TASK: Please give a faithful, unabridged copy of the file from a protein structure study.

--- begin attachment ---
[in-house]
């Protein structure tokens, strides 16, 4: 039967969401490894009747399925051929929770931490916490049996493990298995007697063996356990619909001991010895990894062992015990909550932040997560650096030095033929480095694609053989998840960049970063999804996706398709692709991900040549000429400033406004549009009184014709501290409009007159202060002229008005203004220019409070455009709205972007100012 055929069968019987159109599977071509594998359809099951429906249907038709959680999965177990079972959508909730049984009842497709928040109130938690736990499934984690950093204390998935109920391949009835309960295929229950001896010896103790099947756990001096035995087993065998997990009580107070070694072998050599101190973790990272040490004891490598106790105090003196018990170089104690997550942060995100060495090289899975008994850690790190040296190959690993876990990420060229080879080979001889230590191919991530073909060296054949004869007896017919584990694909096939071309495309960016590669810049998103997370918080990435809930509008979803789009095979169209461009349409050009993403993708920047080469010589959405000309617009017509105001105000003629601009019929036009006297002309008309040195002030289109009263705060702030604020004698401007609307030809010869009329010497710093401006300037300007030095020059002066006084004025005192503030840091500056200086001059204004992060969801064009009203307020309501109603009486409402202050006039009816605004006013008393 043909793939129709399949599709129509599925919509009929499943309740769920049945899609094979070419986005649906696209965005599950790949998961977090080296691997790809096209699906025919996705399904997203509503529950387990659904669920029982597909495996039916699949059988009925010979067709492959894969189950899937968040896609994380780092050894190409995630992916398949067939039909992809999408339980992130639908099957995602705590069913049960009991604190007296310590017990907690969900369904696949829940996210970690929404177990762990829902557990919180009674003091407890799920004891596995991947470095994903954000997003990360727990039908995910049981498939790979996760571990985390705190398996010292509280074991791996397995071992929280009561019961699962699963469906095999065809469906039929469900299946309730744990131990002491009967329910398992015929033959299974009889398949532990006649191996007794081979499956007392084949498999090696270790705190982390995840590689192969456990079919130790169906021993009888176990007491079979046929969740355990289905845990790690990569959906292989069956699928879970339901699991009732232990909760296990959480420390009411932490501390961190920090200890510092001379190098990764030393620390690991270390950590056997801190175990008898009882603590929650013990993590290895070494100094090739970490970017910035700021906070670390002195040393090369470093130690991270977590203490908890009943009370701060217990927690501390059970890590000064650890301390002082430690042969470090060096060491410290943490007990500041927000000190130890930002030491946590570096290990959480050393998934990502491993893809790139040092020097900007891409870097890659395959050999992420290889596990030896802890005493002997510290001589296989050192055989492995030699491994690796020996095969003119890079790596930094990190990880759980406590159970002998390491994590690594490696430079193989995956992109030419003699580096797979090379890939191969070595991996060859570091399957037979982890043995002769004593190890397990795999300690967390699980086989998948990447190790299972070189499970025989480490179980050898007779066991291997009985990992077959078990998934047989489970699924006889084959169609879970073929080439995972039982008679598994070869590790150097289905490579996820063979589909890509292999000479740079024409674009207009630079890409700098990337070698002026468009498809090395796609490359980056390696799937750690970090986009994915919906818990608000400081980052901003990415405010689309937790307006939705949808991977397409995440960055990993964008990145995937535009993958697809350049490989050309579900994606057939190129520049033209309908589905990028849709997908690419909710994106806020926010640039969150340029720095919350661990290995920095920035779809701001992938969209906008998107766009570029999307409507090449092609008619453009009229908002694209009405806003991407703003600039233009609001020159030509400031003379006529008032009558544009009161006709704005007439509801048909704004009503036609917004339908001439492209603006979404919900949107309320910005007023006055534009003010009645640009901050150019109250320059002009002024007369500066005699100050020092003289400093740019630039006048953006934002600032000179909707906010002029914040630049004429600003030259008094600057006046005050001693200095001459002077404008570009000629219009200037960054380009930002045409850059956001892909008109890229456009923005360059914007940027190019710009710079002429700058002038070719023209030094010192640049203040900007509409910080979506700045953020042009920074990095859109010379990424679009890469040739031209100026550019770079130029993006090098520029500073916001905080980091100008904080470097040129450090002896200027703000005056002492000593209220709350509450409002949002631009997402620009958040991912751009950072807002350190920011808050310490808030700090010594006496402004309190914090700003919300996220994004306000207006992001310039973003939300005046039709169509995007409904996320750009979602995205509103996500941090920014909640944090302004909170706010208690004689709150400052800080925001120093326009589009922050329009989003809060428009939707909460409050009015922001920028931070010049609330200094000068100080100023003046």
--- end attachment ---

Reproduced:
[in-house]
């Protein structure tokens, strides 16, 4: 039967969401490894009747399925051929929770931490916490049996493990298995007697063996356990619909001991010895990894062992015990909550932040997560650096030095033929480095694609053989998840960049970063999804996706398709692709991900040549000429400033406004549009009184014709501290409009007159202060002229008005203004220019409070455009709205972007100012 055929069968019987159109599977071509594998359809099951429906249907038709959680999965177990079972959508909730049984009842497709928040109130938690736990499934984690950093204390998935109920391949009835309960295929229950001896010896103790099947756990001096035995087993065998997990009580107070070694072998050599101190973790990272040490004891490598106790105090003196018990170089104690997550942060995100060495090289899975008994850690790190040296190959690993876990990420060229080879080979001889230590191919991530073909060296054949004869007896017919584990694909096939071309495309960016590669810049998103997370918080990435809930509008979803789009095979169209461009349409050009993403993708920047080469010589959405000309617009017509105001105000003629601009019929036009006297002309008309040195002030289109009263705060702030604020004698401007609307030809010869009329010497710093401006300037300007030095020059002066006084004025005192503030840091500056200086001059204004992060969801064009009203307020309501109603009486409402202050006039009816605004006013008393 043909793939129709399949599709129509599925919509009929499943309740769920049945899609094979070419986005649906696209965005599950790949998961977090080296691997790809096209699906025919996705399904997203509503529950387990659904669920029982597909495996039916699949059988009925010979067709492959894969189950899937968040896609994380780092050894190409995630992916398949067939039909992809999408339980992130639908099957995602705590069913049960009991604190007296310590017990907690969900369904696949829940996210970690929404177990762990829902557990919180009674003091407890799920004891596995991947470095994903954000997003990360727990039908995910049981498939790979996760571990985390705190398996010292509280074991791996397995071992929280009561019961699962699963469906095999065809469906039929469900299946309730744990131990002491009967329910398992015929033959299974009889398949532990006649191996007794081979499956007392084949498999090696270790705190982390995840590689192969456990079919130790169906021993009888176990007491079979046929969740355990289905845990790690990569959906292989069956699928879970339901699991009732232990909760296990959480420390009411932490501390961190920090200890510092001379190098990764030393620390690991270390950590056997801190175990008898009882603590929650013990993590290895070494100094090739970490970017910035700021906070670390002195040393090369470093130690991270977590203490908890009943009370701060217990927690501390059970890590000064650890301390002082430690042969470090060096060491410290943490007990500041927000000190130890930002030491946590570096290990959480050393998934990502491993893809790139040092020097900007891409870097890659395959050999992420290889596990030896802890005493002997510290001589296989050192055989492995030699491994690796020996095969003119890079790596930094990190990880759980406590159970002998390491994590690594490696430079193989995956992109030419003699580096797979090379890939191969070595991996060859570091399957037979982890043995002769004593190890397990795999300690967390699980086989998948990447190790299972070189499970025989480490179980050898007779066991291997009985990992077959078990998934047989489970699924006889084959169609879970073929080439995972039982008679598994070869590790150097289905490579996820063979589909890509292999000479740079024409674009207009630079890409700098990337070698002026468009498809090395796609490359980056390696799937750690970090986009994915919906818990608000400081980052901003990415405010689309937790307006939705949808991977397409995440960055990993964008990145995937535009993958697809350049490989050309579900994606057939190129520049033209309908589905990028849709997908690419909710994106806020926010640039969150340029720095919350661990290995920095920035779809701001992938969209906008998107766009570029999307409507090449092609008619453009009229908002694209009405806003991407703003600039233009609001020159030509400031003379006529008032009558544009009161006709704005007439509801048909704004009503036609917004339908001439492209603006979404919900949107309320910005007023006055534009003010009645640009901050150019109250320059002009002024007369500066005699100050020092003289400093740019630039006048953006934002600032000179909707906010002029914040630049004429600003030259008094600057006046005050001693200095001459002077404008570009000629219009200037960054380009930002045409850059956001892909008109890229456009923005360059914007940027190019710009710079002429700058002038070719023209030094010192640049203040900007509409910080979506700045953020042009920074990095859109010379990424679009890469040739031209100026550019770079130029993006090098520029500073916001905080980091100008904080470097040129450090002896200027703000005056002492000593209220709350509450409002949002631009997402620009958040991912751009950072807002350190920011808050310490808030700090010594006496402004309190914090700003919300996220994004306000207006992001310039973003939300005046039709169509995007409904996320750009979602995205509103996500941090920014909640944090302004909170706010208690004689709150400052800080925001120093326009589009922050329009989003809060428009939707909460409050009015922001920028931070010049609330200094000068100080100023003046």